“I learned so much about building a community around content from Tom Joyner. That show was so good at finding commonality within a diverse audience – yes, there is diversity within blackness – and serving many wants and needs simultaneously. It’s hard to be entertaining, informative and educational without ever talking down to your audience. Tom did that day after day for decades. I wish him and everyone who’s worked on that show the best. They’ve done a lot for a lot of people.”
– Sports journalist Bomani Jones.
Even as we enter 2020 with optimism and a sense of renewed purpose, there will be a huge void in our cultural life without the daily voice of radio legend Tom Joyner, who retired last month after nearly 50 years on the air, the last 25 as the host of the iconic Tom Joyner Morning Show.
It’s hard for me to imagine the last 16 years of my life as President and CEO of the National Urban League without Joyner’s enthusiastic support and clear-sighted analysis. Reach Media, the company he founded in 2001, has long been one of the National Urban League’s most valued media partners.
Whenever the National Urban League has launched a new initiative or announced a campaign, the Tom Joyner Morning Show was always one of our first stops. There was no better forum for reaching Joyner’s devoted and sizeable audience, or for thought-provoking analysis of the issues of the day.
In 2015, the National Urban League honored Joyner with our “Living Legend” at our Conference in Fort Lauderdale. His live broadcast from the Conference was a highlight of the week.
Our most important partnerships with Joyner have been around our education initiatives. A third-generation alumnus of a HBCU, Joyner has been a passionate advocate, with his Tom Joyner Foundation raising more than $65 million since 1998 to support more than 29,000 students attending HBCUs.
Joyner’s deep respect for education, and for HBCUs in particular, stemmed from the experience of his grandfather, Oscar “Doc” Joyner, a Pullman porter who attended Meharry Medical College and became one of only 3,000 Black doctors in the United States in 1909.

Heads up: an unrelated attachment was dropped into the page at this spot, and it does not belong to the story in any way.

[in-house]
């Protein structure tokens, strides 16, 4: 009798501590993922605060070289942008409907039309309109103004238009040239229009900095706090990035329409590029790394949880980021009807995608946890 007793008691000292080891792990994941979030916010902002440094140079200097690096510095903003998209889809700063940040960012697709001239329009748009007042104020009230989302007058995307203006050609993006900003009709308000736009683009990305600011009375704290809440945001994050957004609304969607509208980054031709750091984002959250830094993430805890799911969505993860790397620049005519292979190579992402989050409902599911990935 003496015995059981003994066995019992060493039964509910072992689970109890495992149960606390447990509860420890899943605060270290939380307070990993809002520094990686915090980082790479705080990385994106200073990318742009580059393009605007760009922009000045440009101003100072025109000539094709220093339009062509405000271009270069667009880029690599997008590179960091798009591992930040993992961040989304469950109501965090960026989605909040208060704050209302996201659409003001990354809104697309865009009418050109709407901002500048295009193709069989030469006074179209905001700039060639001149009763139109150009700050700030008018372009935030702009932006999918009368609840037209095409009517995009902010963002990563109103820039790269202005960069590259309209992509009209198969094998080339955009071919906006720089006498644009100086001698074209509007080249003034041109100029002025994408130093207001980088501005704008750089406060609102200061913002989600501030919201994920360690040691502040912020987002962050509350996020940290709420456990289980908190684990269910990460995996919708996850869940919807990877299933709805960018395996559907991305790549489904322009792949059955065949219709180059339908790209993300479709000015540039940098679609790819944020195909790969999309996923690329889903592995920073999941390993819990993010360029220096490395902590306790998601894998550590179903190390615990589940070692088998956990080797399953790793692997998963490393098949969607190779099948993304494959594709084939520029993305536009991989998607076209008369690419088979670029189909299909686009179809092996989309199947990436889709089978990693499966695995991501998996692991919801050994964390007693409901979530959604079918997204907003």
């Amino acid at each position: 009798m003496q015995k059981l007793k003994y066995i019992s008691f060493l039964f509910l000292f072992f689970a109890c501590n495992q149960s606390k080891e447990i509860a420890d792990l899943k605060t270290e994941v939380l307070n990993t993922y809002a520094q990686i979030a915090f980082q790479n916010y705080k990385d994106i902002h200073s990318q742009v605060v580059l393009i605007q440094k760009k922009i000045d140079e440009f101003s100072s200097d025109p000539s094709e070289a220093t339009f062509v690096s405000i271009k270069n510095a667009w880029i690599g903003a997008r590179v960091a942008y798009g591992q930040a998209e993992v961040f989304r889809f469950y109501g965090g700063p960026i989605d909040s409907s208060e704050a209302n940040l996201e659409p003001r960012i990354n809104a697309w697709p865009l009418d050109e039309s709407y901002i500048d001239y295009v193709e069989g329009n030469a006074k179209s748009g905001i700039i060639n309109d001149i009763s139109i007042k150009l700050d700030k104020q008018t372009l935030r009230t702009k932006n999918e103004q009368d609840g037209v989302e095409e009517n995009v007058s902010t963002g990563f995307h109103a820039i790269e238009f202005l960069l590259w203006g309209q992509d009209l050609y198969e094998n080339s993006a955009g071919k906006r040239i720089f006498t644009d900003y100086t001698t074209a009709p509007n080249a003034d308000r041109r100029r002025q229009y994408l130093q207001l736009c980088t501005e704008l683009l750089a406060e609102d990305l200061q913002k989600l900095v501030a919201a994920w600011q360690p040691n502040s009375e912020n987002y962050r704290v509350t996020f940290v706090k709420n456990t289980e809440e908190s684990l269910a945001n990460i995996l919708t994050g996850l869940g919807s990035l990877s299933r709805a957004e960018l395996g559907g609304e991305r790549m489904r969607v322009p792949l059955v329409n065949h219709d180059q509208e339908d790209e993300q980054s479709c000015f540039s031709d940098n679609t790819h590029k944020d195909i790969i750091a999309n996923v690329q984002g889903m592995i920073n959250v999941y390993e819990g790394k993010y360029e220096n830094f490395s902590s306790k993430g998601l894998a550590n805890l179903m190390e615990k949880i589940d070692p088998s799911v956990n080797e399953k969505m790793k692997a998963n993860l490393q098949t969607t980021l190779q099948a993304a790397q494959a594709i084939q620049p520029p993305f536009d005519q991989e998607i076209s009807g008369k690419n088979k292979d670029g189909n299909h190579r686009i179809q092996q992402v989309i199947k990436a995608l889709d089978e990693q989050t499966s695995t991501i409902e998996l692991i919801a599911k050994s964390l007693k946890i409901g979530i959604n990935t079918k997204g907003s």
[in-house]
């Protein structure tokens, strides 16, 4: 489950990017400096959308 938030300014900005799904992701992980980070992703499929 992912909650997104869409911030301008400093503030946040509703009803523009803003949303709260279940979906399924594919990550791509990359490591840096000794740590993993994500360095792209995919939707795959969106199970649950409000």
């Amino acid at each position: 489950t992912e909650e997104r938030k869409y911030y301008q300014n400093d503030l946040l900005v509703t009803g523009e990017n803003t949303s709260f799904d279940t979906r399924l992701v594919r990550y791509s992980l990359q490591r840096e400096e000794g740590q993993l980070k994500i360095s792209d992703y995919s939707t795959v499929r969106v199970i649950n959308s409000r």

Joyner and his father, Hercules Joyner, were featured in the documentary, “Rising from the Rails: The Story of the Pullman Porter.” Hercules Joyner, who served as one of the elite Tuskegee Airmen, earned a degree in chemistry from Florida A&M College and spent most of his career as an accountant. The Tom Joyner Foundation’s “Hercules Scholarship” is named in his honor.
“The Fly Jock” – a nickname he earned during the eight years he commuted between a morning show in Chicago and an afternoon show in Dallas – told CBS News he got his big break after a protest march in his hometown of Tuskegee, Alabama. “
“I’m out there protesting the fact that our radio station in this all black town didn’t play any black music. And this guy who owned a radio station, which was inside a Ford dealership, came out and said I don’t need this, I’m trying to really sell some cars,” Joyner said. “Tell you what, it’s a sun-up sun-down station. Every Saturday, I’ll let one of you play all the Aretha and Temptations that you want.”
In a career spanning nearly five decades, Joyner has never altered his focus on serving Black listeners.
“Don’t worry about crossover. Just super serve, super serve, super serve,” he told CBS News.
“Anything that affects African Americans, that’s what you do,” he said. “Just worry about connecting to people and their needs.”
We offer Joyner our gratitude for his many years of entertainment and commentary, wish him well in retirement and look forward to lending our support to his efforts to uplift the community through education.